And, well, support card fighter Richie "The Lionheart" Wenton had been the boxer against whom Bradley Stone had just fought when, as the press release put it, "the celebrations were short lived as Bradley fell ill and later tragically passed away". It was pointed out, too, that Hamed had been promising to beat McCullough up so badly that he would never fight again.
So even the Naseem Hamed camp got the uneasy feeling that the tombstone business was, well, overkill, in the bad taste department. And by Saturday afternoon the HBO man was saying indignantly that, look, it wasn't tombstones each with a name on it, it was one big stone at the end with all the names on it. Now it's been painted over. Alright already?
The graveyard shift was tacky and it was ugly, but so too were the scenes after Saturday's fight when Irish fight fans caused scuffles as Naseem Hamed and his family left the ring.
It was an oddly jarring night in that way. McCullough's gallant dignity in defeat made a point which many of his fans missed. As the Hameds passed down the gangway, shouts of "Up the RA" and "Go Home Paki" sailed after them, as did a confetti of paper cups, popcorn, soft drinks and anything else which came to hand. And, of course, our old Irish lament: there's no justice.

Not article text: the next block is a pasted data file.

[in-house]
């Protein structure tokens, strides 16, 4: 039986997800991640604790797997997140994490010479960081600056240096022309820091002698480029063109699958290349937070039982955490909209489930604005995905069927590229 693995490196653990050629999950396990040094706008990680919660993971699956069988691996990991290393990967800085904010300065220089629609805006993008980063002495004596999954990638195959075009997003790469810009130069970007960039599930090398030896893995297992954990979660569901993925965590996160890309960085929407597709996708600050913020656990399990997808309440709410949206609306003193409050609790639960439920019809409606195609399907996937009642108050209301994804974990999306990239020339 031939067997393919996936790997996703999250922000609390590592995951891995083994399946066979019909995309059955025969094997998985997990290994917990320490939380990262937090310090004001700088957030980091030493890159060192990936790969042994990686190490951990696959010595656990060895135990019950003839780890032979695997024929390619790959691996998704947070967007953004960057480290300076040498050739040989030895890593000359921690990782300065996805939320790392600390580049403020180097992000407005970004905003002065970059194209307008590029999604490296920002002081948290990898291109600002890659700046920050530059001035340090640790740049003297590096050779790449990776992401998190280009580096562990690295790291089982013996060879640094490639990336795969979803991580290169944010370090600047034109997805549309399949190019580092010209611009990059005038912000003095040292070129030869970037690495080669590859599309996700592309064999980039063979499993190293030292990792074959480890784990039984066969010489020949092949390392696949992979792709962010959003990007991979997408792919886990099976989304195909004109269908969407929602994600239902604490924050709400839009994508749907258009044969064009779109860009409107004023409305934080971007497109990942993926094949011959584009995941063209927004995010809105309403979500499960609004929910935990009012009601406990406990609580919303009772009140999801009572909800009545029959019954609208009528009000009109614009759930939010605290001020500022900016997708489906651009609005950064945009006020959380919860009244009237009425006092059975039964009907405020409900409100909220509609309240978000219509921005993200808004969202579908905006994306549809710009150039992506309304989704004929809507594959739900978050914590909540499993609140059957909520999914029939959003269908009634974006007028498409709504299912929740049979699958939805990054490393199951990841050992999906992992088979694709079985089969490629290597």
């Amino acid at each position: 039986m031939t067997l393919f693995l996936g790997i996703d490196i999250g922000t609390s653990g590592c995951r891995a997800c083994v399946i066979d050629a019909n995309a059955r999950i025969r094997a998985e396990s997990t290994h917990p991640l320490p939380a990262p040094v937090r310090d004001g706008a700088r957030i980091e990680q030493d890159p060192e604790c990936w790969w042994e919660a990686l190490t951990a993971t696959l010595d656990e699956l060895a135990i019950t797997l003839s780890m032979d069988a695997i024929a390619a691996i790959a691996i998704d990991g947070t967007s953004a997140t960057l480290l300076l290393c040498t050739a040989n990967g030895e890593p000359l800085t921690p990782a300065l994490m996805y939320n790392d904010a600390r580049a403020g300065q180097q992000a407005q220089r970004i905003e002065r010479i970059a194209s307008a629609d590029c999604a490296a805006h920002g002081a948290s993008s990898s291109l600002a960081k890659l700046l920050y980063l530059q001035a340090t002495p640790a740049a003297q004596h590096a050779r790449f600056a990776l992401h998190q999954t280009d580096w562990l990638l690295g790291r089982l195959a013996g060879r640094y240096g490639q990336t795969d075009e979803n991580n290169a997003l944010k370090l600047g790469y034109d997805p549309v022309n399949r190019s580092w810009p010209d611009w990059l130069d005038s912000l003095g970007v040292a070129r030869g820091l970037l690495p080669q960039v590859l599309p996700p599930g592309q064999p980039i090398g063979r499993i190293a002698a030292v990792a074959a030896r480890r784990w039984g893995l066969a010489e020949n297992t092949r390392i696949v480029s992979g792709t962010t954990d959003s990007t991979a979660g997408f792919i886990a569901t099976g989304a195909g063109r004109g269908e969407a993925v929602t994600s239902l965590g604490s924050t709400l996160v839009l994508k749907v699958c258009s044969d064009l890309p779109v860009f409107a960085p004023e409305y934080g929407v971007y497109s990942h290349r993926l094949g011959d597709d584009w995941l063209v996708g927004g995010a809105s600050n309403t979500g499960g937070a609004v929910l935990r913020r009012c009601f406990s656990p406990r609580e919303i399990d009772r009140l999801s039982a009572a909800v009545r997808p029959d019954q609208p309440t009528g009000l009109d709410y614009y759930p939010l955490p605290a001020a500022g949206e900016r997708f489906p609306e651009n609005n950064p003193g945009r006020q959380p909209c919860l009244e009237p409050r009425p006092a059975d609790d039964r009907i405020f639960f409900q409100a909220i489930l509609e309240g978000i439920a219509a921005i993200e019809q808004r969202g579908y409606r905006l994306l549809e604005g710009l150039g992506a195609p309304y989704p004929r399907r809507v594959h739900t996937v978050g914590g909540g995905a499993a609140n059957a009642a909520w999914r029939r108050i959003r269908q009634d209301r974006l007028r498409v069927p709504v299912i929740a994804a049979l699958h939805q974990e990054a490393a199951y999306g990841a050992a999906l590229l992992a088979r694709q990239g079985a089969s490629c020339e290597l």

Low rent. Atlantic City is the founding place of the Miss America Pageant and, before legalising gambling, played home to such respected institutions as Skinny d'Amato's 500 Club and Charlie Schwartz's Bath and Turf Club. Today you can enjoy "finest gourmet dining - all you can eat. $15.99" and buy into the frail illusion of refinement.
Just as in boxing, you can wear the tuxedo, talk about the noble art and close your eyes to the spivs, crooks and hoodlums who are taking your money and pretend it is something which isn't low rent now and never was low rent before. You can shout yourself hoarse and shout "Up the RA" because this evening the boy from the Shankill fits your prejudices better than a paki from Sheffield.
So it was that boxing came home on Saturday night. And if Wayne McCullough got out of town with his honour, his health and a little bit of wealth, he is as lucky as a mug punter leaving a casino with a pocketful of cash. As lucky as he deserves to be.